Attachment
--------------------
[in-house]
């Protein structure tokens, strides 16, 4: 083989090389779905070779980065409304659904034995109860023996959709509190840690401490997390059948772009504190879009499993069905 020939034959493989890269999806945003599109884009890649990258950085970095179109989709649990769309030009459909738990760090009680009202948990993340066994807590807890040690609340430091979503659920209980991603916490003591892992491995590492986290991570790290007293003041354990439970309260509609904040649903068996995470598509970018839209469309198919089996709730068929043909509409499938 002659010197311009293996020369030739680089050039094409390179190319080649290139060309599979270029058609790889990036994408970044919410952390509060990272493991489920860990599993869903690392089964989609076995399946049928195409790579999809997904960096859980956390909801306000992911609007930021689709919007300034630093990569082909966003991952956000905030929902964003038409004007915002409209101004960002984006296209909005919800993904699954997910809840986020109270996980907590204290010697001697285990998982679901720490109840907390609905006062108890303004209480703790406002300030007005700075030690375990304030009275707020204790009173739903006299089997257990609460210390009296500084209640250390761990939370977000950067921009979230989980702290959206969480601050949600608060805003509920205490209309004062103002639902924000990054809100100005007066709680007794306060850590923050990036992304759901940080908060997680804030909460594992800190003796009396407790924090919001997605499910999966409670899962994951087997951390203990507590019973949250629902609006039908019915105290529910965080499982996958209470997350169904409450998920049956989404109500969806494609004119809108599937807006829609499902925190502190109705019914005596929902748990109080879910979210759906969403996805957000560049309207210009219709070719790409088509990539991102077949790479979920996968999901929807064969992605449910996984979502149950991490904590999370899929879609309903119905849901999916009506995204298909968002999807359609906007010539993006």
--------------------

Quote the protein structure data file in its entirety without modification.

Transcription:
[in-house]
């Protein structure tokens, strides 16, 4: 083989090389779905070779980065409304659904034995109860023996959709509190840690401490997390059948772009504190879009499993069905 020939034959493989890269999806945003599109884009890649990258950085970095179109989709649990769309030009459909738990760090009680009202948990993340066994807590807890040690609340430091979503659920209980991603916490003591892992491995590492986290991570790290007293003041354990439970309260509609904040649903068996995470598509970018839209469309198919089996709730068929043909509409499938 002659010197311009293996020369030739680089050039094409390179190319080649290139060309599979270029058609790889990036994408970044919410952390509060990272493991489920860990599993869903690392089964989609076995399946049928195409790579999809997904960096859980956390909801306000992911609007930021689709919007300034630093990569082909966003991952956000905030929902964003038409004007915002409209101004960002984006296209909005919800993904699954997910809840986020109270996980907590204290010697001697285990998982679901720490109840907390609905006062108890303004209480703790406002300030007005700075030690375990304030009275707020204790009173739903006299089997257990609460210390009296500084209640250390761990939370977000950067921009979230989980702290959206969480601050949600608060805003509920205490209309004062103002639902924000990054809100100005007066709680007794306060850590923050990036992304759901940080908060997680804030909460594992800190003796009396407790924090919001997605499910999966409670899962994951087997951390203990507590019973949250629902609006039908019915105290529910965080499982996958209470997350169904409450998920049956989404109500969806494609004119809108599937807006829609499902925190502190109705019914005596929902748990109080879910979210759906969403996805957000560049309207210009219709070719790409088509990539991102077949790479979920996968999901929807064969992605449910996984979502149950991490904590999370899929879609309903119905849901999916009506995204298909968002999807359609906007010539993006």